In Matthew and Mark’s account of Jesus’ death, before giving up His spirit, Jesus quotes the opening line of Psalm 22, “My God, My God, why have you forsaken me?” When reading through this psalm, it is easy to see why Jesus would have identified with it so strongly.
“All who see me mock me; they hurl insults, shaking their heads. ‘He trusts the Lord,’ they say, ‘let the Lord rescue him. Let him deliver him, since he delights in him’…a pack of villains encircles me; they pierce my hands and my feet. All my bones are on display; people stare and gloat over me. They divide my clothes among them and cast lots for my garment.” (v. 7-8; 16-18)
This psalm, of a righteous sufferer, expresses Jesus’ experience on the cross. When He "who had no sin" was made “to be sin for us,” He, for the first time in the existence of time, experienced separation from the Father (2Co.. 5:21). New Testament scholar N.T. Wright says,
“Part of the whole point of the cross is that there the weight of the world’s evil really did converge upon Jesus, blotting out the sunlight of God’s love as surely as the light of day was blotted out for three hours…Jesus is ‘giving his life as a ransom for many’ (Mt. 20:28), and the sin of the ‘many,’ which he is bearing, has for the first and only time in his experience caused a cloud to come between him and the father he loved and obeyed, the one who had been delighted in him.”
C.S. Lewis describes Jesus as “streaming forth from the Father, like light from a lamp, or heat from a fire, or thoughts from a mind. He is the self-expression of the Father—what the Father has to say. And there was never a time when He was not saying it.” These are all images attempting to express the intimacy and connection the Father and the Son have experienced since before the world began. Yet, here is the Son hanging from a cross asking the Father why He has forsaken Him. And what got Him to this point was perfect obedience. He had done nothing but the will of the Father. He had prayed for the Father’s will to be done over His own. As Wright says, Jesus “has remained obedient to the end, even through the period of God-forsakenness that formed the heart, strangely, of his God-given mission.” This is where Jesus’ mission led Him. This is the price that had to be paid to deal with the sin of humanity and to redeem the brokenness of the world. According to Wright, Jesus took “with him, into the darkness of death, the sin of the world: my sin, your sin, the sin of countless millions, the weight that has hung around the world’s neck and dragged it down to destruction.”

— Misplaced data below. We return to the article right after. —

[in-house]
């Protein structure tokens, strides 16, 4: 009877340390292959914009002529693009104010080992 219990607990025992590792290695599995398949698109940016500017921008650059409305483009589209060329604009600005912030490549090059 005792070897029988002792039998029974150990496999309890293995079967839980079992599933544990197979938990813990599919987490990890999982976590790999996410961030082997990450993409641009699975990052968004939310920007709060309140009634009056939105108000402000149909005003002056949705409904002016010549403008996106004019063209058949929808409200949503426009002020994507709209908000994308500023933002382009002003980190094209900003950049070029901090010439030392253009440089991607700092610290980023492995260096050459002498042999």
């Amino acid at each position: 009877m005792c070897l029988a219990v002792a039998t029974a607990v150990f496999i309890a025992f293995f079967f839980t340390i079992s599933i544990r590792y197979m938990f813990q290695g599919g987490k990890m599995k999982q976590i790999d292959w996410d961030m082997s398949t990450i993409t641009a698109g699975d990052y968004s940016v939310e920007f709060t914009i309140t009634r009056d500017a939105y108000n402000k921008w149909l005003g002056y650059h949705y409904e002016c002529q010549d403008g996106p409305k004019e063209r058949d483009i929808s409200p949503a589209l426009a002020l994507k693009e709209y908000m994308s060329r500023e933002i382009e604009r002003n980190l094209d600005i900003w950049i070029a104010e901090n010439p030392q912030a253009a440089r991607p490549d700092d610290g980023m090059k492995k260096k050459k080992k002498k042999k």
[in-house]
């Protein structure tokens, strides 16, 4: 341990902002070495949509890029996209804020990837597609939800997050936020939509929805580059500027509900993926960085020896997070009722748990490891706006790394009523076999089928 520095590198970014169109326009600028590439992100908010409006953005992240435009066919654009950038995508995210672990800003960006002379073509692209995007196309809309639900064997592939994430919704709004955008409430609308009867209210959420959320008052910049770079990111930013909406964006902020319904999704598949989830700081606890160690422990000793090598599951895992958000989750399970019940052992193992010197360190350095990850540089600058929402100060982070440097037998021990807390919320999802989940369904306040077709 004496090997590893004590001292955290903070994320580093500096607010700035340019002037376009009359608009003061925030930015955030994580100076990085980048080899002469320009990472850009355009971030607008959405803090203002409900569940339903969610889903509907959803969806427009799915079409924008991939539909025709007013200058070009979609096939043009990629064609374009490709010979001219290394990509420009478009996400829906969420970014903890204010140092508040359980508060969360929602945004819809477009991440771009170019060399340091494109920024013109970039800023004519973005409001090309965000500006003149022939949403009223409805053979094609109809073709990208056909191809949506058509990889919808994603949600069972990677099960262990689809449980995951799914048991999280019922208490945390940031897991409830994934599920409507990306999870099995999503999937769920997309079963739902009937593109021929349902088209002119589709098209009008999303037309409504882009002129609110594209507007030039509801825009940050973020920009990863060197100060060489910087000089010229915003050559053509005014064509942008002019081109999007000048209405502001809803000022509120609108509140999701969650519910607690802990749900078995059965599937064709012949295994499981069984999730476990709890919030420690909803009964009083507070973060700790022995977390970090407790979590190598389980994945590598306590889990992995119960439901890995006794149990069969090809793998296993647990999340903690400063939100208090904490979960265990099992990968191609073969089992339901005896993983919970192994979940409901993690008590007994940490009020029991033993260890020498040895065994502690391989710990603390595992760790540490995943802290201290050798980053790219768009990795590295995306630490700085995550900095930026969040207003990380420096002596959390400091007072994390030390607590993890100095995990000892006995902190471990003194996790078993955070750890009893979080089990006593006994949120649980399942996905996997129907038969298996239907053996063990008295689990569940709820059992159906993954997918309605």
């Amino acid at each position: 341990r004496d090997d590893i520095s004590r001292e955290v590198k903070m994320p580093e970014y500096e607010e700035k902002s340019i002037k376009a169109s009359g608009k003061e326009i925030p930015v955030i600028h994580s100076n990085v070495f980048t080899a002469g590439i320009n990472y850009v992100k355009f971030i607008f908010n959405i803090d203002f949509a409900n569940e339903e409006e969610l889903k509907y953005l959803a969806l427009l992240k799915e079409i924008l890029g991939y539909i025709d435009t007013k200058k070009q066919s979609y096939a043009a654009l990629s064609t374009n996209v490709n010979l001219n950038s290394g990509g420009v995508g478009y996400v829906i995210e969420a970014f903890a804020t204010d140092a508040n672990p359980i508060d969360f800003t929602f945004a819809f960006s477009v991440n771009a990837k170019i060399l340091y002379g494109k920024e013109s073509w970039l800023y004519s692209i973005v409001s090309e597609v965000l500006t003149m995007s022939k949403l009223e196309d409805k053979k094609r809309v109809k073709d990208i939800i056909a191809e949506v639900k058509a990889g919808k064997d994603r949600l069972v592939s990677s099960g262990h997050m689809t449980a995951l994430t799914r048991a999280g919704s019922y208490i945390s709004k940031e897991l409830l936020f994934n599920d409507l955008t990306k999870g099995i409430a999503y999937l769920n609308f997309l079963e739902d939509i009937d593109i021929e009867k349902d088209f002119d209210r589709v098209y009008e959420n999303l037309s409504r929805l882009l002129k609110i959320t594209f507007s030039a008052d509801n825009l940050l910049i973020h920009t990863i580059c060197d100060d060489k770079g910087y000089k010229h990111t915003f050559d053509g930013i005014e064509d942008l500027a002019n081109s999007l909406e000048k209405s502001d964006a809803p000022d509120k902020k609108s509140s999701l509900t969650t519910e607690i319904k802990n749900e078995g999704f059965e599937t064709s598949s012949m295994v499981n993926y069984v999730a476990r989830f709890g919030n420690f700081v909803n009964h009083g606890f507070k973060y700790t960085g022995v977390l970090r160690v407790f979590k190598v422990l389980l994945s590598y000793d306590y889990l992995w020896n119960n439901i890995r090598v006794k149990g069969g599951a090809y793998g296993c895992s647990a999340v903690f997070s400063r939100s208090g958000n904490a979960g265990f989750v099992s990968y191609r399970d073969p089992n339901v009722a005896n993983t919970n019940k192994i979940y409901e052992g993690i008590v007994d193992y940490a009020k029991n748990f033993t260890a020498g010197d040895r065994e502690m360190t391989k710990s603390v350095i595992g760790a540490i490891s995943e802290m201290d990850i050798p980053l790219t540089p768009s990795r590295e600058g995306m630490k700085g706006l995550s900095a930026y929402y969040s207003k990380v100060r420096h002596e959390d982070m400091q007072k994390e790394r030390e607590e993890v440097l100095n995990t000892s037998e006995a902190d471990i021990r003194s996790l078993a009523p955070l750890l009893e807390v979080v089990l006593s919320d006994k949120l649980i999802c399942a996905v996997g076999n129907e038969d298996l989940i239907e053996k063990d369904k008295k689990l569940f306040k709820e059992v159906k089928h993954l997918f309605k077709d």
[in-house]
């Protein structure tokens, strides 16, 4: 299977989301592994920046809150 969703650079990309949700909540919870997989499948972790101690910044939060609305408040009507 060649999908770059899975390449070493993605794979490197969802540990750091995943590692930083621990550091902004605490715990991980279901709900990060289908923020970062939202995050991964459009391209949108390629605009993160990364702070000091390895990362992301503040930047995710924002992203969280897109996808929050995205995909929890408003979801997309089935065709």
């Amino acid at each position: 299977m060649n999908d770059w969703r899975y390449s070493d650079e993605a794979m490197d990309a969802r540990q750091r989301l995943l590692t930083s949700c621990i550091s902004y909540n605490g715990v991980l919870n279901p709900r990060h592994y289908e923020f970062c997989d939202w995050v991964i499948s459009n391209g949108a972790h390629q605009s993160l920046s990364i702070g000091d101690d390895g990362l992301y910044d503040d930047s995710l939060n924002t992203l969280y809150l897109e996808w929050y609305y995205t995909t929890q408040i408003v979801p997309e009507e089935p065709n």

Matthew wants the gravity of this moment to sink in with his audience. The perfectly obedient Son of God, forsaken by God. However, we know that this is not the end of the story. And Matthew’s original audience, likely Jewish Christians who were intimately familiar with the Old Testament, would know that Psalm 22 also does not end with the suffering of the righteous man. Ultimately, Psalm 22, like the story of Jesus, is a story of vindication. “…he has not despised or scorned the suffering of the afflicted one; he has not hidden his face from him but has listened to his cry for help (Ps. 22:24). Because He was obedient to the Father, because He carried the weight of our sin, and because He willingly gave up His spirit, Jesus was vindicated by the Father and enthroned as the King of the world.